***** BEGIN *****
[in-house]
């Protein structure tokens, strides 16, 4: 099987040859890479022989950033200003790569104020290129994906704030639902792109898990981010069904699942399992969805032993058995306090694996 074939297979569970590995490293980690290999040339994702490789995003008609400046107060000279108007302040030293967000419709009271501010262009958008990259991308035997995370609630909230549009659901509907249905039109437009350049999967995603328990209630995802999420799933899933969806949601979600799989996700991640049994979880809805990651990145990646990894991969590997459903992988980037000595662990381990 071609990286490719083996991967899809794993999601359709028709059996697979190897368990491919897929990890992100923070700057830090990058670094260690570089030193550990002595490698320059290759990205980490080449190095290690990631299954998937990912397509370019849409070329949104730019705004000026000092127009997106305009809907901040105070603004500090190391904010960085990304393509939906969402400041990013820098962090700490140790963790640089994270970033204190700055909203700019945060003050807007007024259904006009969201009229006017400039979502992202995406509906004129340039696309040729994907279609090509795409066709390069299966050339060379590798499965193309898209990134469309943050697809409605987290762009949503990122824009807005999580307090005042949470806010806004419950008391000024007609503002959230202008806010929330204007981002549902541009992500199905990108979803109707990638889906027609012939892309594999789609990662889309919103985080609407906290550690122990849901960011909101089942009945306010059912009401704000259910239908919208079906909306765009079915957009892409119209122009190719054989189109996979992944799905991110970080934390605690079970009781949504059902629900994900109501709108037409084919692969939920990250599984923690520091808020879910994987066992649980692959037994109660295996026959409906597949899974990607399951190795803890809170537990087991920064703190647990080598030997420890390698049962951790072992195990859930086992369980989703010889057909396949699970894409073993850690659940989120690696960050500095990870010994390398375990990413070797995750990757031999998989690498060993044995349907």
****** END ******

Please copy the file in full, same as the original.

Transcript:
[in-house]
């Protein structure tokens, strides 16, 4: 099987040859890479022989950033200003790569104020290129994906704030639902792109898990981010069904699942399992969805032993058995306090694996 074939297979569970590995490293980690290999040339994702490789995003008609400046107060000279108007302040030293967000419709009271501010262009958008990259991308035997995370609630909230549009659901509907249905039109437009350049999967995603328990209630995802999420799933899933969806949601979600799989996700991640049994979880809805990651990145990646990894991969590997459903992988980037000595662990381990 071609990286490719083996991967899809794993999601359709028709059996697979190897368990491919897929990890992100923070700057830090990058670094260690570089030193550990002595490698320059290759990205980490080449190095290690990631299954998937990912397509370019849409070329949104730019705004000026000092127009997106305009809907901040105070603004500090190391904010960085990304393509939906969402400041990013820098962090700490140790963790640089994270970033204190700055909203700019945060003050807007007024259904006009969201009229006017400039979502992202995406509906004129340039696309040729994907279609090509795409066709390069299966050339060379590798499965193309898209990134469309943050697809409605987290762009949503990122824009807005999580307090005042949470806010806004419950008391000024007609503002959230202008806010929330204007981002549902541009992500199905990108979803109707990638889906027609012939892309594999789609990662889309919103985080609407906290550690122990849901960011909101089942009945306010059912009401704000259910239908919208079906909306765009079915957009892409119209122009190719054989189109996979992944799905991110970080934390605690079970009781949504059902629900994900109501709108037409084919692969939920990250599984923690520091808020879910994987066992649980692959037994109660295996026959409906597949899974990607399951190795803890809170537990087991920064703190647990080598030997420890390698049962951790072992195990859930086992369980989703010889057909396949699970894409073993850690659940989120690696960050500095990870010994390398375990990413070797995750990757031999998989690498060993044995349907």